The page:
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In game theory, a subgame perfect equilibrium is a refinement of a Nash equilibrium used in dynamic games. A strategy profile is a perfect equilibrium if it represents a Nash equilibrium of every subgame of the original game. Every finite extensive game has a perfect equilibrium. A common method for determining subgame perfect equilibria in the case of a game is backward induction. Here one first considers the last actions of the game and determines which actions the final mover should take in each possible circumstance to maximize his/her utility. One then supposes that the last actor will do these actions and this process continues until one reaches the first move of the game. The strategies which remain are the set of all subgame perfect equilibria for finite-horizon extensive games of perfect information, however, backward induction cannot be applied to games of imperfect or incomplete information because this entails cutting through non-singleton information sets. A subgame perfect equilibrium necessarily satisfies the One-Shot deviation principle, the set of subgame perfect equilibria for a given game is always a subset of the set of Nash equilibria for that game. In some cases the sets can be identical, the Ultimatum game provides an intuitive example of a game with fewer subgame perfect equilibria than Nash equilibria. An example for a game possessing an ordinary Nash equilibrium and a perfect equilibrium is shown in Figure 1. The strategies for player 1 are given by whereas player 2 has the choice between 2 as his choice to be kind or unkind to player 1 might depend on the previously made by player 1. The payoff matrix of the game is shown in Table 1, observe that there are two different Nash equilibria, given by the strategy profiles L, and R. Consider the equilibrium given by the strategy profile L, more formally, the equilibrium is not an equilibrium with respect to the subgame induced by node 22. It is likely that in real life player 2 would choose the strategy instead which would in turn inspire player 1 to change his strategy to R, the resulting profile R, is not only a Nash equilibrium but it is also an equilibrium in all subgames. It is therefore a perfect equilibrium. Reinhard Selten proved that any game which can be broken into sub-games containing a sub-set of all the choices in the main game will have a subgame perfect Nash Equilibrium strategy. Subgame perfection is used with games of complete information. Subgame perfection can be used with extensive form games of complete, one game in which the backward induction solution is well known is tic-tac-toe, but in theory even Go has such an optimum strategy for all players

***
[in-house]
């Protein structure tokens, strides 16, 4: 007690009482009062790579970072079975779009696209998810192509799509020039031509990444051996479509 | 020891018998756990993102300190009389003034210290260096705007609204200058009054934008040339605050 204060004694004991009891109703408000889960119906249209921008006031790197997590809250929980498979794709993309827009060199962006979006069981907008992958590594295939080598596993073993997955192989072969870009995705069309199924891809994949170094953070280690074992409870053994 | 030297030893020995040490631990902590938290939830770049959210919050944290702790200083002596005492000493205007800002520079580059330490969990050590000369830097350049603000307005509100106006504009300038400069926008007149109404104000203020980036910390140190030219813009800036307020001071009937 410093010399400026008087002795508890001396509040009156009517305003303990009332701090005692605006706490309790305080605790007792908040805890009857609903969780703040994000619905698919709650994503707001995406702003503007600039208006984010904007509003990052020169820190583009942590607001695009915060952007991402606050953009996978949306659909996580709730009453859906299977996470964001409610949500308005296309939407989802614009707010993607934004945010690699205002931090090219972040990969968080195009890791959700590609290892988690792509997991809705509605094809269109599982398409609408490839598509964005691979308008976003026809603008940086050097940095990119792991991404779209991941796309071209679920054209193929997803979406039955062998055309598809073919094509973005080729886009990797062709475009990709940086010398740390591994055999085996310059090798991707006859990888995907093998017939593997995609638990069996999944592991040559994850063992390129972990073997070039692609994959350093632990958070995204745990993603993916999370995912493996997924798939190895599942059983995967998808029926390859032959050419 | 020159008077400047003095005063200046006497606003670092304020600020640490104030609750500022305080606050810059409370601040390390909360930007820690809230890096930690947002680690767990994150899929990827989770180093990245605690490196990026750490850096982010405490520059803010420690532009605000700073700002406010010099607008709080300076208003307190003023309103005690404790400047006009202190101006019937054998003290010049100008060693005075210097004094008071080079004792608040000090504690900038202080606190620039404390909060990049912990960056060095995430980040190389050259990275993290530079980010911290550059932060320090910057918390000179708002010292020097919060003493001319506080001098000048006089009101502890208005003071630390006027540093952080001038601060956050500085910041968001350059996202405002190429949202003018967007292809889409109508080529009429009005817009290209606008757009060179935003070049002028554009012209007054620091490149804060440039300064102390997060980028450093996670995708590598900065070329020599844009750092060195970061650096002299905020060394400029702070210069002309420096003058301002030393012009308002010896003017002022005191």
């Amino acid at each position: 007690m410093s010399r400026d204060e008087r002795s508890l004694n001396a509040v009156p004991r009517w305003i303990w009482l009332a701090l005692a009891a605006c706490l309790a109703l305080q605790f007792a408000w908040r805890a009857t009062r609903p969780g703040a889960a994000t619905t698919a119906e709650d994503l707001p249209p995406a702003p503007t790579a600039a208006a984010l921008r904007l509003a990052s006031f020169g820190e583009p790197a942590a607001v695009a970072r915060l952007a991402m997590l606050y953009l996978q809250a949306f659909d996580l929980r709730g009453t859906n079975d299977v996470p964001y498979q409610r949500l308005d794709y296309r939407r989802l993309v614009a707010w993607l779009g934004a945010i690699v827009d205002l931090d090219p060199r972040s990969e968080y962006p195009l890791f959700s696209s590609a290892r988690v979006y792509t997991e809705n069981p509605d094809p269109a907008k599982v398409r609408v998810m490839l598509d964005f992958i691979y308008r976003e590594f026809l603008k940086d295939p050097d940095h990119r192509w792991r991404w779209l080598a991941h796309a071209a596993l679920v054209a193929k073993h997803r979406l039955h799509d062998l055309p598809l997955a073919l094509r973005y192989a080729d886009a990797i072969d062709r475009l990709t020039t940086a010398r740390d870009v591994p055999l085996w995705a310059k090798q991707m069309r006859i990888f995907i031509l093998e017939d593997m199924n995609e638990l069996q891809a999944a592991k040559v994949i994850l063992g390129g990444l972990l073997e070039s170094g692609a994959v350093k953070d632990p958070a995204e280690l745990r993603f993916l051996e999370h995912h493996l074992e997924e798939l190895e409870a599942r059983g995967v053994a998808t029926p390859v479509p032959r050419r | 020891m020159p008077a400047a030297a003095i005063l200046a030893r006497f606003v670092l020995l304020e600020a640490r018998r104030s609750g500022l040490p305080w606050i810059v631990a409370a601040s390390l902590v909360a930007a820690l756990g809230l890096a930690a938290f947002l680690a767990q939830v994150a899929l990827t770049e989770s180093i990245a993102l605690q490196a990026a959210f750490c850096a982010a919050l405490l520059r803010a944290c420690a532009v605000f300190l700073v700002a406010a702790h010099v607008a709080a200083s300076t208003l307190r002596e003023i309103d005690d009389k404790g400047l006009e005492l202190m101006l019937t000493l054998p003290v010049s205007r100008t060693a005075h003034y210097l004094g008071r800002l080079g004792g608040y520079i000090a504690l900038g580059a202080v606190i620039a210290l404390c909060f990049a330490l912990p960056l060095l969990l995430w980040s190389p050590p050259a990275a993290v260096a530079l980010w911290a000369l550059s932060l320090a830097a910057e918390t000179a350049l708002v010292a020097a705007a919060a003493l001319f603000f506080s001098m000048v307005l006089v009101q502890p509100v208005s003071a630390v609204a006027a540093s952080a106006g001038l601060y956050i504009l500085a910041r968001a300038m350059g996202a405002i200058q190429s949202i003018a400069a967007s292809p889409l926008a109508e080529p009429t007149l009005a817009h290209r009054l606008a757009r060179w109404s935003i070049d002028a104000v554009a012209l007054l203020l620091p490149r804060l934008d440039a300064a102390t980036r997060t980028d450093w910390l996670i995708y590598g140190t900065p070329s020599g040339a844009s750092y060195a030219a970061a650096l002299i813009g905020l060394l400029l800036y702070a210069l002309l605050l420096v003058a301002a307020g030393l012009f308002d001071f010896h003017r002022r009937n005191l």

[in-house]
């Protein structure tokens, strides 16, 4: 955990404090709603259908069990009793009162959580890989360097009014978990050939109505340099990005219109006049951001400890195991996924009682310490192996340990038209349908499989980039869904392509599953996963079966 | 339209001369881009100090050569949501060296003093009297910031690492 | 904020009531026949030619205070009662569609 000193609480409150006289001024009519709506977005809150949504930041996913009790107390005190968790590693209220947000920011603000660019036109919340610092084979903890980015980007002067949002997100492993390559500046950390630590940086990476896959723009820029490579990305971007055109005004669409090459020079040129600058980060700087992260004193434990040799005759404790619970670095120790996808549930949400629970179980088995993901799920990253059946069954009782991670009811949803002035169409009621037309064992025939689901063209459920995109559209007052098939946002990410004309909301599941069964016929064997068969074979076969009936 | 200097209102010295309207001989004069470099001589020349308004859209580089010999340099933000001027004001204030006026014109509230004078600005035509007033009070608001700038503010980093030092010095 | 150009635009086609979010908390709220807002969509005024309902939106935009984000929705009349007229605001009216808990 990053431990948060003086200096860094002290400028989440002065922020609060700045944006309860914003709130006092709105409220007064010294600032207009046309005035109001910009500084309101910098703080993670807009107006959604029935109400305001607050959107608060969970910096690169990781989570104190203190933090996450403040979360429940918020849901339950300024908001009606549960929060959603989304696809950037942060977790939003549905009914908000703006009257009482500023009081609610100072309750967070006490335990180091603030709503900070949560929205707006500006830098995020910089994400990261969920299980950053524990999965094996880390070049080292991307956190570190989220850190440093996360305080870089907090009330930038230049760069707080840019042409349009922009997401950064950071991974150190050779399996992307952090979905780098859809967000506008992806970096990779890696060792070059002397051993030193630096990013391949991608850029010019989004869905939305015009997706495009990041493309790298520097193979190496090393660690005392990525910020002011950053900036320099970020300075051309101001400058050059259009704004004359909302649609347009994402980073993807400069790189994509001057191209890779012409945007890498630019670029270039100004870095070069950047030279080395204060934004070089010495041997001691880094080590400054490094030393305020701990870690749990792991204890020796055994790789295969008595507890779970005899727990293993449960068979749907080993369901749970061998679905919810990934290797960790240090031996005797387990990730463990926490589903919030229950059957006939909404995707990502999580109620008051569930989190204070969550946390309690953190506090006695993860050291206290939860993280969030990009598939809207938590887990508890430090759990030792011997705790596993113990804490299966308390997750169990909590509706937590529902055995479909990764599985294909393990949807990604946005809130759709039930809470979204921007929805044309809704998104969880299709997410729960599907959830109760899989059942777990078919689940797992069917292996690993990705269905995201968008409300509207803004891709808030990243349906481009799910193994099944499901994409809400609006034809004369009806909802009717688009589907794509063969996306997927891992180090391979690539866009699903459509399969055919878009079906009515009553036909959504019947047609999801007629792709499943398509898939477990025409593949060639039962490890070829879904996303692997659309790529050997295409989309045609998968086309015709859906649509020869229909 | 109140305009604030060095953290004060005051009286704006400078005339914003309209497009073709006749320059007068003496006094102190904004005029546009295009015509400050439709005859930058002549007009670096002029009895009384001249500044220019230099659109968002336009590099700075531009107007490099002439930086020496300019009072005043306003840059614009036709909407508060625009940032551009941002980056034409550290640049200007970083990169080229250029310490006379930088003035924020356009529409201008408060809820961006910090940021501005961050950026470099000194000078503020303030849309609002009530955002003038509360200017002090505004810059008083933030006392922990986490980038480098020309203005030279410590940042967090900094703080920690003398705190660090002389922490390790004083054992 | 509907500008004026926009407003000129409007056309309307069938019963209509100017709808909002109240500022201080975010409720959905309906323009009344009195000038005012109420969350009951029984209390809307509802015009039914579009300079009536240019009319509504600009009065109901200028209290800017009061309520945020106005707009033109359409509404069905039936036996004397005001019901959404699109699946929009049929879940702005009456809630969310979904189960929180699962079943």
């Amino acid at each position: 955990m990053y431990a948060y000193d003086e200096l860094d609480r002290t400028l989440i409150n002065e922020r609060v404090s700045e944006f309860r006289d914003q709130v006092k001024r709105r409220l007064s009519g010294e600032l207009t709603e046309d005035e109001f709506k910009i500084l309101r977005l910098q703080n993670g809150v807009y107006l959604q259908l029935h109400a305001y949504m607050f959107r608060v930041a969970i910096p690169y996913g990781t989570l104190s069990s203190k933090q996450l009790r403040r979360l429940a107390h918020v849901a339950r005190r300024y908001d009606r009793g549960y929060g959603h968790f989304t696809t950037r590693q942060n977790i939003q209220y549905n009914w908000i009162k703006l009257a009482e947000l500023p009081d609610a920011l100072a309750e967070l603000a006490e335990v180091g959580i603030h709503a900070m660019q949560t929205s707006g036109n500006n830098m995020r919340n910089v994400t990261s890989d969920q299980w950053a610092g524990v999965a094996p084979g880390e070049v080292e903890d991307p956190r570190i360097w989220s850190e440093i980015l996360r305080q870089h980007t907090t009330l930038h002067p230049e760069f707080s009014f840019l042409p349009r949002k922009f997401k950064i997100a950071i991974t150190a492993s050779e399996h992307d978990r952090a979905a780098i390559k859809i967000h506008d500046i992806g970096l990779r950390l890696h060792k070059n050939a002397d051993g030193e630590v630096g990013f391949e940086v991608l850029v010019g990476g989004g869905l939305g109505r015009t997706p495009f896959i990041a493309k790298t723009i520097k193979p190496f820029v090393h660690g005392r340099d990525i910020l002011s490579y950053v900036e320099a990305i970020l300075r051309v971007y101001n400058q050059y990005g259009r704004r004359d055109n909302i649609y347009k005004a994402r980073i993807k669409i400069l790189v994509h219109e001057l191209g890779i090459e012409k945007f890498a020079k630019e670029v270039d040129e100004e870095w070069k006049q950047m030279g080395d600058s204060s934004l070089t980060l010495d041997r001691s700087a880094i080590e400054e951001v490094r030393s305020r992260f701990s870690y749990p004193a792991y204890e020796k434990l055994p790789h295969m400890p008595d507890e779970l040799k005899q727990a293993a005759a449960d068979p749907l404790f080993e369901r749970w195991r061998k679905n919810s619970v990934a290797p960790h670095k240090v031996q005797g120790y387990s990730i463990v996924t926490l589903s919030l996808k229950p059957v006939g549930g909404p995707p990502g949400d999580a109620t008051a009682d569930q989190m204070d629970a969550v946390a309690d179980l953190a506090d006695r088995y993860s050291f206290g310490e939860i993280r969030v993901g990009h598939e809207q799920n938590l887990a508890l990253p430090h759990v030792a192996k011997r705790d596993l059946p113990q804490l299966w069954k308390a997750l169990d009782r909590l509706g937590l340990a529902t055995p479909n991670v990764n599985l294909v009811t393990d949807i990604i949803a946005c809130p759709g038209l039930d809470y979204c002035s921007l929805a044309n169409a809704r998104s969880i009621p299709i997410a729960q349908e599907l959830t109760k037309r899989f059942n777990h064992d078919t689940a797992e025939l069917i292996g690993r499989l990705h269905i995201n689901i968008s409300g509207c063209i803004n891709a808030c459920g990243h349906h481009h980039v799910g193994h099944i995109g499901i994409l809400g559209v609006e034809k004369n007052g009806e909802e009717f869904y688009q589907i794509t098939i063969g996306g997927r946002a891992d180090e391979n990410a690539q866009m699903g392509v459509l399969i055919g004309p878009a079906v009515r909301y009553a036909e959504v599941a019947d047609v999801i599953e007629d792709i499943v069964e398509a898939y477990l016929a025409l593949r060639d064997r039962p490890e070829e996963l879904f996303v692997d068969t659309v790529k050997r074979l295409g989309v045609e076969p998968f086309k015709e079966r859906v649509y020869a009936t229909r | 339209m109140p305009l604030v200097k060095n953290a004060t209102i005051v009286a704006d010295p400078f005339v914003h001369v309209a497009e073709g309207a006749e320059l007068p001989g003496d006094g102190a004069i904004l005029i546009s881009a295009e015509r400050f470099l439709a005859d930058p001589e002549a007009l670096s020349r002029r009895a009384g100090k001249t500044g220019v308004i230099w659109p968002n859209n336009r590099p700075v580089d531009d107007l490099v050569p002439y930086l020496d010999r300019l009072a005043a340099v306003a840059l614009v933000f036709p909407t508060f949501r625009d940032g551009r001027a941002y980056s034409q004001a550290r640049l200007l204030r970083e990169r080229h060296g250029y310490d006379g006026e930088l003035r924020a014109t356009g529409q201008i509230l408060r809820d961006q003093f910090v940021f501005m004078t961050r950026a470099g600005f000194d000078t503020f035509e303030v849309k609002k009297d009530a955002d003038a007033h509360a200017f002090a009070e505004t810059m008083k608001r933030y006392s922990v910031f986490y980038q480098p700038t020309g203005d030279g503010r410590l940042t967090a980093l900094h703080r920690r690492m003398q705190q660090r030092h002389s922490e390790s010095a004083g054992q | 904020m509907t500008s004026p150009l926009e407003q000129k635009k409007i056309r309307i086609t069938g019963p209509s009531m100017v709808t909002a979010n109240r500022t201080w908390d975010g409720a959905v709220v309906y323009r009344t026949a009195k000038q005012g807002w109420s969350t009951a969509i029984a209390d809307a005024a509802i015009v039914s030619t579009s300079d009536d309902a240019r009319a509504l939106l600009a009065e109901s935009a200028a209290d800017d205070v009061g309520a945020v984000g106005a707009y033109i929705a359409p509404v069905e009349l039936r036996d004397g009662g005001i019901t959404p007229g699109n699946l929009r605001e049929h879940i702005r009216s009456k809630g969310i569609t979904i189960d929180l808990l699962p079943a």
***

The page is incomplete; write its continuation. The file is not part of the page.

9.
Perfect information
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In economics, perfect information is a feature of perfect competition. Perfect information is importantly different from information, which implies common knowledge of each players utility functions, payoffs. Chess is an example of a game with perfect information as each player can see all of the pieces on the board at all times. Other examples of games include tic-tac-toe, Irensei, and Go. Card games where each players cards are hidden from other players, as in contract bridge, complete information Extensive form game Information asymmetry Partial knowledge Perfect competition Screening game Signaling game Fudenberg, D. and Tirole, J. Game Theory, MIT Press. A primer in theory, Harvester-Wheatsheaf
10.
Bayesian game